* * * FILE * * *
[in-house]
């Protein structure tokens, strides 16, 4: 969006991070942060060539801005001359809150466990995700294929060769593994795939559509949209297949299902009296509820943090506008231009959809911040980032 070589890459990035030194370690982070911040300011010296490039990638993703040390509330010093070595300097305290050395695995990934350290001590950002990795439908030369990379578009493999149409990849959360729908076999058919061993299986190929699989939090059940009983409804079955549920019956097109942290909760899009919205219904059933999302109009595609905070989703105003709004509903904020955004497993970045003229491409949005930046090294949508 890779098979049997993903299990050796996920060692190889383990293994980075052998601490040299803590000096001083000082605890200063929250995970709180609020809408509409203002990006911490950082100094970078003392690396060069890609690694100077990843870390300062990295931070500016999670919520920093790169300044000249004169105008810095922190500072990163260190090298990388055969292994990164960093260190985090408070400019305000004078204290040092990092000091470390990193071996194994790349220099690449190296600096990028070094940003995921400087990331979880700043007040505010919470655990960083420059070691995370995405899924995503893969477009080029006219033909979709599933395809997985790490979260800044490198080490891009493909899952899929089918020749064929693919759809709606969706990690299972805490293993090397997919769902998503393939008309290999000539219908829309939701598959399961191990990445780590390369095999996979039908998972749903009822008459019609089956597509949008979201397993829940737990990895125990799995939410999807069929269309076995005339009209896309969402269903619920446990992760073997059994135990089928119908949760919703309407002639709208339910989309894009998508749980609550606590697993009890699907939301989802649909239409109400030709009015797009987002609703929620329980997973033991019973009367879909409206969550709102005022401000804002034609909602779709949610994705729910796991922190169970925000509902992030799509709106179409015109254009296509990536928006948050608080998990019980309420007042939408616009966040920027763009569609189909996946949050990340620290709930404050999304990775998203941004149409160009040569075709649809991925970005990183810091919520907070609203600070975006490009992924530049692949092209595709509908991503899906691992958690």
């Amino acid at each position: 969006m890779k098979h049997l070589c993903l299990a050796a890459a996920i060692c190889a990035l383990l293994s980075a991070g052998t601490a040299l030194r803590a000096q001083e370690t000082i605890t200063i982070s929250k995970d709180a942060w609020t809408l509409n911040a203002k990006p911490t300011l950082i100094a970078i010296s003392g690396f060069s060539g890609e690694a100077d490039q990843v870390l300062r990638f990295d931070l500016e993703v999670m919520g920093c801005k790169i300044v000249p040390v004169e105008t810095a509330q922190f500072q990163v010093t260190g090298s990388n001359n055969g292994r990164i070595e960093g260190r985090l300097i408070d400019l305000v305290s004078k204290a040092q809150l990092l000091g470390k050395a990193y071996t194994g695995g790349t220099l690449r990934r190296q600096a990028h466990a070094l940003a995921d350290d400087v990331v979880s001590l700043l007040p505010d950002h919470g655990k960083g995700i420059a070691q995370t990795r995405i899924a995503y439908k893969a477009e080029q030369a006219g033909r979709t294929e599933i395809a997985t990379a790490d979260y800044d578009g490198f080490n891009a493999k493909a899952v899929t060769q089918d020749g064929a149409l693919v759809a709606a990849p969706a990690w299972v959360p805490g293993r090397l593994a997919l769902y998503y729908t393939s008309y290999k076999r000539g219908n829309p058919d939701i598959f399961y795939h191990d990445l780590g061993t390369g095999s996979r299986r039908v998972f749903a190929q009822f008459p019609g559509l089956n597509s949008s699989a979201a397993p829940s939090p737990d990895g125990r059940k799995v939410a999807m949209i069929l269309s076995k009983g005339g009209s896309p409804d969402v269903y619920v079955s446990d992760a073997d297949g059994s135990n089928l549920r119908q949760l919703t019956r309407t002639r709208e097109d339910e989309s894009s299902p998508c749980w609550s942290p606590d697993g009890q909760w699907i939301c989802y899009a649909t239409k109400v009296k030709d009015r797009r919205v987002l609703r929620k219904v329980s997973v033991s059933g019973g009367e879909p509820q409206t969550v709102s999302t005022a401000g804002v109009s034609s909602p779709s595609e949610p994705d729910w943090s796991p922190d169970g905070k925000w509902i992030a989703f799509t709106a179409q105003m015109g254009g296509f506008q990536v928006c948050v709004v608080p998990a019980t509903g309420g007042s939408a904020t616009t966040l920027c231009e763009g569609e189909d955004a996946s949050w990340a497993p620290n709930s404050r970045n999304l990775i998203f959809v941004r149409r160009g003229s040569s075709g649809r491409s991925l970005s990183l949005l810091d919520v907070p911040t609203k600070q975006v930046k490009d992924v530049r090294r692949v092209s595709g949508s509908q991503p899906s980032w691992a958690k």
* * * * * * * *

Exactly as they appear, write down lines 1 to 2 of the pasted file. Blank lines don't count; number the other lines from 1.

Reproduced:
[in-house]
């Protein structure tokens, strides 16, 4: 969006991070942060060539801005001359809150466990995700294929060769593994795939559509949209297949299902009296509820943090506008231009959809911040980032 070589890459990035030194370690982070911040300011010296490039990638993703040390509330010093070595300097305290050395695995990934350290001590950002990795439908030369990379578009493999149409990849959360729908076999058919061993299986190929699989939090059940009983409804079955549920019956097109942290909760899009919205219904059933999302109009595609905070989703105003709004509903904020955004497993970045003229491409949005930046090294949508 890779098979049997993903299990050796996920060692190889383990293994980075052998601490040299803590000096001083000082605890200063929250995970709180609020809408509409203002990006911490950082100094970078003392690396060069890609690694100077990843870390300062990295931070500016999670919520920093790169300044000249004169105008810095922190500072990163260190090298990388055969292994990164960093260190985090408070400019305000004078204290040092990092000091470390990193071996194994790349220099690449190296600096990028070094940003995921400087990331979880700043007040505010919470655990960083420059070691995370995405899924995503893969477009080029006219033909979709599933395809997985790490979260800044490198080490891009493909899952899929089918020749064929693919759809709606969706990690299972805490293993090397997919769902998503393939008309290999000539219908829309939701598959399961191990990445780590390369095999996979039908998972749903009822008459019609089956597509949008979201397993829940737990990895125990799995939410999807069929269309076995005339009209896309969402269903619920446990992760073997059994135990089928119908949760919703309407002639709208339910989309894009998508749980609550606590697993009890699907939301989802649909239409109400030709009015797009987002609703929620329980997973033991019973009367879909409206969550709102005022401000804002034609909602779709949610994705729910796991922190169970925000509902992030799509709106179409015109254009296509990536928006948050608080998990019980309420007042939408616009966040920027763009569609189909996946949050990340620290709930404050999304990775998203941004149409160009040569075709649809991925970005990183810091919520907070609203600070975006490009992924530049692949092209595709509908991503899906691992958690």